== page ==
A lot of learning about cannabis-related products is having the knowledge to know which one does what. To a novice, all the information may seem overwhelming. To someone who has used cannabis in the past, they may know a little about terms and what they mean. For an individual who just wants to learn about basic terminology, a good place to start is with understanding the terms “Indica” and “Sativa” as a jumping-off point. From there, the rest will start to make more sense.
Go into any dispensary and it is easy to see the different types of strains. Every one of them is unique and has its own benefits and effects. It is easy to categorize them in one’s mind as being a certain way before realizing they may have many more effects than anyone dared realize. Growers often categorize plants based on traits like how they grow, chemical profiles, and that helps them sell on the market. However, there is more to knowing about indica and sativa than meets the eye.
Where Indica and Sativa Originate
Indica and sativa were identified in 1753 as psychoactive cannabis plants. Jean-Baptiste Lamarck identified Cannabis indica as a different species. In the 1930s, a Russian botanist identified a third subspecies to add to the mix. Most cannabis plants, the botanist thought, flowered as a result of changing sunlight. Three cannabis species were laid out in the later 1970s, C. sativa, C. indica, and C. ruderalis. There was a difference, they noted, between cultivars high in THC with low CBD, those with high THC and CBD, and those with high CBD to THC ratio. One species was created called C. sativa, followed by C. indica, which form the two subspecies we know about today to identify cannabis plants based on the shape and size of their main leaves.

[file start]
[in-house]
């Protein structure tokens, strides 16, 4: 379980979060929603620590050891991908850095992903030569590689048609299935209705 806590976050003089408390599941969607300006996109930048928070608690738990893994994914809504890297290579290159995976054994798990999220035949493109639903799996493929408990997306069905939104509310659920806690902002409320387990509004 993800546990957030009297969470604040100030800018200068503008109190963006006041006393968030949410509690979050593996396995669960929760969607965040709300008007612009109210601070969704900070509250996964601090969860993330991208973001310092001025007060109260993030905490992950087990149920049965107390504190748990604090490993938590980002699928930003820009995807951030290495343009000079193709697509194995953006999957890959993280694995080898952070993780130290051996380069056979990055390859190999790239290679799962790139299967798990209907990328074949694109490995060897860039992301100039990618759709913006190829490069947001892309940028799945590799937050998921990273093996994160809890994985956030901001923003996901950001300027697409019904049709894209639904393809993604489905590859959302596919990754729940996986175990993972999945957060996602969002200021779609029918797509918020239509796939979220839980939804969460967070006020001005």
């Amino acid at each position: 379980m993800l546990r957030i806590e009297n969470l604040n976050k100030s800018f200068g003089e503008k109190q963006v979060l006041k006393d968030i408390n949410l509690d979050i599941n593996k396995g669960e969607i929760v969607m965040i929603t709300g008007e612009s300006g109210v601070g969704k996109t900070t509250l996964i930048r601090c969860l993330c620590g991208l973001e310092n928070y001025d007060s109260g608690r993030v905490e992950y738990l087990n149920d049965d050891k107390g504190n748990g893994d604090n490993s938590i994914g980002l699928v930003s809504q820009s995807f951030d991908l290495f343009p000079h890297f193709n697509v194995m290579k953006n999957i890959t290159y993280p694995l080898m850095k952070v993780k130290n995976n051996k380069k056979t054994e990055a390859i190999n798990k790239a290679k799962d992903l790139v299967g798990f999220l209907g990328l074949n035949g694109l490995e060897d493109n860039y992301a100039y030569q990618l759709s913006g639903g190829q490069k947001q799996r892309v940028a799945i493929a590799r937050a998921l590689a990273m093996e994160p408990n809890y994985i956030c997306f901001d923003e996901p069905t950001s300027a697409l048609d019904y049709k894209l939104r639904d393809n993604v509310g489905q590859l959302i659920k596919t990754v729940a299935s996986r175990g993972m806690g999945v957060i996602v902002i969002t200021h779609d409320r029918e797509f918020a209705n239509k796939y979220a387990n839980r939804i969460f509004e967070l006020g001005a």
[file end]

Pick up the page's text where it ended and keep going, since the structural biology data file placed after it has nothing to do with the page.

Indica strains mostly produce a mellow cannabis experience. A person may feel physical and mental relaxation when using it and sometimes it is referred to as a ‘body high.’ People may use it at night, to help them sleep, and offer some low-key chill vibes before bed. For people who use it medically, it can help with chronic pain, stress, or anxiety.
Sativas are used mostly during the daytime. Consumption of these comes with bursts of energy, euphoric feelings, and increased creativity. This ‘head high’ can be quite alarming for some if they are not used to it or aware of the effects. People often choose sativas when they have a lot to do and want to stay alert. It helps with mental fog, brings clarity, and helps people focus.
There is a lot to know about indica and sativa strains. The more knowledge a person has, the better they can select the products they like. Not all products treat people the same. It is best to meet with experienced dispensary professionals who understand the strains, how they work, and find support for the use of cannabis-derived products to make the most informed choice possible.